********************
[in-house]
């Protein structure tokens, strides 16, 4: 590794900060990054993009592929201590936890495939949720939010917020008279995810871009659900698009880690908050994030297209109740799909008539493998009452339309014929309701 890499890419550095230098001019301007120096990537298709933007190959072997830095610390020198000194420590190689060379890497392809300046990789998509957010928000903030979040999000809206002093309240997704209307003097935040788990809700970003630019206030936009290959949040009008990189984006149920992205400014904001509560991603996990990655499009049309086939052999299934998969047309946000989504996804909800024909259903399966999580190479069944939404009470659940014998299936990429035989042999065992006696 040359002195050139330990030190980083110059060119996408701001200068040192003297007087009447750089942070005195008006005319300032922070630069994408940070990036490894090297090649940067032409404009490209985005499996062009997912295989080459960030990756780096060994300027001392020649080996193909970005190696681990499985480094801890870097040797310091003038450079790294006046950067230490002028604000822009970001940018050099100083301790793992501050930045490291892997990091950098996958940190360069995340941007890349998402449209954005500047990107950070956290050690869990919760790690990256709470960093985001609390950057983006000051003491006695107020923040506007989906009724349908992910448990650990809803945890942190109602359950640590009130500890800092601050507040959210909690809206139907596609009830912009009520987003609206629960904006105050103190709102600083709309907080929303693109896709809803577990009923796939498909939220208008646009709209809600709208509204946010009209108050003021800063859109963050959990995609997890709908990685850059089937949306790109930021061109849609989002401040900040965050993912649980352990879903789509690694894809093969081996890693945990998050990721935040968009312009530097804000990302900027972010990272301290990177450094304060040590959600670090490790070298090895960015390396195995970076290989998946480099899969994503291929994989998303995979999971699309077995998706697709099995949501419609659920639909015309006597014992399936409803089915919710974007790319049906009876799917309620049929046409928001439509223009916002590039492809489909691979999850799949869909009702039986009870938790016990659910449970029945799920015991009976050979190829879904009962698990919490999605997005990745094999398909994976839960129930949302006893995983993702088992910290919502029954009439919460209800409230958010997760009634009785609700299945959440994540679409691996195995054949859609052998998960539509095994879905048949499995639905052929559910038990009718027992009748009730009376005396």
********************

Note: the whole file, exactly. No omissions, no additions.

[in-house]
């Protein structure tokens, strides 16, 4: 590794900060990054993009592929201590936890495939949720939010917020008279995810871009659900698009880690908050994030297209109740799909008539493998009452339309014929309701 890499890419550095230098001019301007120096990537298709933007190959072997830095610390020198000194420590190689060379890497392809300046990789998509957010928000903030979040999000809206002093309240997704209307003097935040788990809700970003630019206030936009290959949040009008990189984006149920992205400014904001509560991603996990990655499009049309086939052999299934998969047309946000989504996804909800024909259903399966999580190479069944939404009470659940014998299936990429035989042999065992006696 040359002195050139330990030190980083110059060119996408701001200068040192003297007087009447750089942070005195008006005319300032922070630069994408940070990036490894090297090649940067032409404009490209985005499996062009997912295989080459960030990756780096060994300027001392020649080996193909970005190696681990499985480094801890870097040797310091003038450079790294006046950067230490002028604000822009970001940018050099100083301790793992501050930045490291892997990091950098996958940190360069995340941007890349998402449209954005500047990107950070956290050690869990919760790690990256709470960093985001609390950057983006000051003491006695107020923040506007989906009724349908992910448990650990809803945890942190109602359950640590009130500890800092601050507040959210909690809206139907596609009830912009009520987003609206629960904006105050103190709102600083709309907080929303693109896709809803577990009923796939498909939220208008646009709209809600709208509204946010009209108050003021800063859109963050959990995609997890709908990685850059089937949306790109930021061109849609989002401040900040965050993912649980352990879903789509690694894809093969081996890693945990998050990721935040968009312009530097804000990302900027972010990272301290990177450094304060040590959600670090490790070298090895960015390396195995970076290989998946480099899969994503291929994989998303995979999971699309077995998706697709099995949501419609659920639909015309006597014992399936409803089915919710974007790319049906009876799917309620049929046409928001439509223009916002590039492809489909691979999850799949869909009702039986009870938790016990659910449970029945799920015991009976050979190829879904009962698990919490999605997005990745094999398909994976839960129930949302006893995983993702088992910290919502029954009439919460209800409230958010997760009634009785609700299945959440994540679409691996195995054949859609052998998960539509095994879905048949499995639905052929559910038990009718027992009748009730009376005396």